Get the facts about partial-onset seizures
Education can be empowering. If you care for someone living with partial-onset seizures, you want to know all that you can about the condition, what to expect, and what someone with partial-onset seizures may experience. Getting the facts means that you'll be better equipped to help.
What are partial-onset seizures?
Partial seizures occur when abnormal electrical activity begins in only one part of the brain.
Partial-onset seizures include:
- Simple partial seizures, where a person remains fully aware and does not lose consciousness. He/she may experience muscle jerking or stiffening, or sense things that are not actually present.
- Complex partial seizures, where a person loses awareness, stares blankly, or may seem to be daydreaming. He/she may pick at their clothing or repeat words or phrases.
Share the facts about partial-onset seizures
One of the challenges facing those with epilepsy is the public's lack of knowledge about the condition. Misconceptions based on historical perceptions, lack of public awareness, and inaccurate television and movie portrayals lead to incorrect assumptions about epilepsy. Sometimes these create the misguided perception that those with epilepsy are mentally disabled or are more likely to be violent. Sometimes the forms seizures take can be mistaken to be deliberate acts, but they are not.
As a group, people with epilepsy have the same range of intelligence as the general public. As in any segment of the population, people with epilepsy have varying intellectual abilities.
Through public awareness and education, attitudes towards the condition are slowly changing. While it may not be necessary to discuss a person's epilepsy with everyone, thought should be given as to who should be told. The decision may depend partially on:
- The type and frequency of the seizures
- How close the relationship is
- Whether or not the person with epilepsy is likely to have a seizure in the person's company.
Caregivers can also help build a support system for the individual within his or her community that involves family, friends, neighbors, and professionals.
By learning about epilepsy and by sharing that information with others, caregivers can both help people to better understand the condition and increase awareness on how to assist a person who is having a seizure.
It has become accepted knowledge that many brilliant historical figures had epilepsy, including Vincent van Gogh, Fyodor Dostoyevsky, and Isaac Newton.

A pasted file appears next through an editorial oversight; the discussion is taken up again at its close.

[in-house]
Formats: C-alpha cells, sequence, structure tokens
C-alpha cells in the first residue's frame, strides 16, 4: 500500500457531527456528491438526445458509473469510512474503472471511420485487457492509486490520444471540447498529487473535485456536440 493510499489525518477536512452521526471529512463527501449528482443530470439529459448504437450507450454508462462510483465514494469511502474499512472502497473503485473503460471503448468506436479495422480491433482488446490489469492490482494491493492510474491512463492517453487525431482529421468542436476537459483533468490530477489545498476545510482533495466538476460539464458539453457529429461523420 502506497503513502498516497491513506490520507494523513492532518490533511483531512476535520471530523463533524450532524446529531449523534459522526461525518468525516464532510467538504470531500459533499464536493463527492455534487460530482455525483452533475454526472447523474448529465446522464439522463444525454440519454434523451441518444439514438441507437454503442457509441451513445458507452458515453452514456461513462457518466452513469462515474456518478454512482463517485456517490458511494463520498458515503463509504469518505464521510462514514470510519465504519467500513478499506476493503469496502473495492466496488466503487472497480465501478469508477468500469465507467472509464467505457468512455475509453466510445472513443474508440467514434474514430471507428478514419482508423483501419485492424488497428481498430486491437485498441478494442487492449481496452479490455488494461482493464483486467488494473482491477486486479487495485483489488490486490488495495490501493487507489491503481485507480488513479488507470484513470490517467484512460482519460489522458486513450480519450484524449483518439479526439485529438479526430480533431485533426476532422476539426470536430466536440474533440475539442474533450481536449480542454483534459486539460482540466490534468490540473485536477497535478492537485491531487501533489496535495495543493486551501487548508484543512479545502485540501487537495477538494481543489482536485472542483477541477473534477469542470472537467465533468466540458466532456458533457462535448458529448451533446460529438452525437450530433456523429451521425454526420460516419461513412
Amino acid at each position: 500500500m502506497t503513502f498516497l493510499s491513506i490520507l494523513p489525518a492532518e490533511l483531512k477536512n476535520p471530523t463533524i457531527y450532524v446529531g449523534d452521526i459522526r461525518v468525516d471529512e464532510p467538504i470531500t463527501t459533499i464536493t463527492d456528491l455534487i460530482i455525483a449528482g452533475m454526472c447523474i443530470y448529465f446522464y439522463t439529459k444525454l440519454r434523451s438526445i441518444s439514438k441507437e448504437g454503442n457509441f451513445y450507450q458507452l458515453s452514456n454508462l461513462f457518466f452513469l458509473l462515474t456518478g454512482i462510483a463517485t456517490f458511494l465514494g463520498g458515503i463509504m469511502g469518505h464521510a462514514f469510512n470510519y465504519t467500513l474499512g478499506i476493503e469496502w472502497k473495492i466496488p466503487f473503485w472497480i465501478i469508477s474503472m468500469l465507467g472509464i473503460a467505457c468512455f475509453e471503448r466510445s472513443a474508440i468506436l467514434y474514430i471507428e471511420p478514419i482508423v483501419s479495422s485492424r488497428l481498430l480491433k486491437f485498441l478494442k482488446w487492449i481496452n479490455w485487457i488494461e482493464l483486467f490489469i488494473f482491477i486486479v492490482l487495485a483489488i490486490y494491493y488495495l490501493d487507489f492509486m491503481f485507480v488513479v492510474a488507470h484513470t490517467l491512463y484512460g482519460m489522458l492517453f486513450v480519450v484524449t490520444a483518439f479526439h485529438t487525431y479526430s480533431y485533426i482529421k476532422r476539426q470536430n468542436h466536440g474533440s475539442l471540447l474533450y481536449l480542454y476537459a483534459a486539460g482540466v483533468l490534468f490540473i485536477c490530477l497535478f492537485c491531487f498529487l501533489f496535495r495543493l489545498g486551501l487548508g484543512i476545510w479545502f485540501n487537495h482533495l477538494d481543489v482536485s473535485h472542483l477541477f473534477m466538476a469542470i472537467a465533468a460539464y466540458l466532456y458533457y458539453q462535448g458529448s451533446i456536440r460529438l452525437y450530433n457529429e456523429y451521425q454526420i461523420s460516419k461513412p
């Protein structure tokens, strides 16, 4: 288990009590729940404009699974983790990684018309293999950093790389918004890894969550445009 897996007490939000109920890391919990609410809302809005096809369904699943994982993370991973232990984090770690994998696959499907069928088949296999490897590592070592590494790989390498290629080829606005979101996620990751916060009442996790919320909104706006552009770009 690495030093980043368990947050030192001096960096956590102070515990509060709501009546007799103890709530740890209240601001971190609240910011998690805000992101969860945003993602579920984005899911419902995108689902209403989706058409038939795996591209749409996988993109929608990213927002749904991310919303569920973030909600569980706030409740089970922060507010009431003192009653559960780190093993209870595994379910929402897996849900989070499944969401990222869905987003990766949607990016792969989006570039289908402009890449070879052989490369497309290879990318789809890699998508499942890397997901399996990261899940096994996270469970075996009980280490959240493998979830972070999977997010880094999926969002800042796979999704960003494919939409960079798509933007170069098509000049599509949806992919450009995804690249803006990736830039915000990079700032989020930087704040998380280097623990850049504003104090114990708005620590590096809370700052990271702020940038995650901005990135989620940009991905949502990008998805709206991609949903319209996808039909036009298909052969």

A caregiver's guide
This guide can help you collect useful information to share with your loved one's neurologist or epileptologist.
As a caregiver, you're in the unique position of being able to observe what your loved one is experiencing. The information below can help you identify what you should be looking for, and the patterns you should be noting and communicating to your loved one's healthcare team. Consider writing down what you observe in a journal that you can share with your loved one's healthcare team.
- Is there a pattern to your loved one's recent seizures? (Think of any changes in the number of seizures, how long they last, or what the seizures look like. Bring a video if possible).
- What event or activity was your loved one involved in before the seizure? (Triggers can include lack of sleep, stress, nutrition, flashing lights or use of alcohol).
- Did your loved one take their medication as prescribed before the seizure?
- Are the current antiepileptic medicines your loved one is taking helping to control the partial-onset seizures? Tell the doctor the number and types of seizures your loved one is still having.
- Is your loved one having possible side effects from their current antiepileptic medicine(s)? Tell the doctor which side effects interfere with daily activities, or which are the most difficult to cope with.
- Do you want to learn more about other antiepileptic medicines?
- Do you have any questions since your last visit?
The content above was adapted from Epilepsy: A Guide for Professionals and Caregivers, © Edmonton Epilepsy Association, 2011. Edmonton, Alberta, Canada.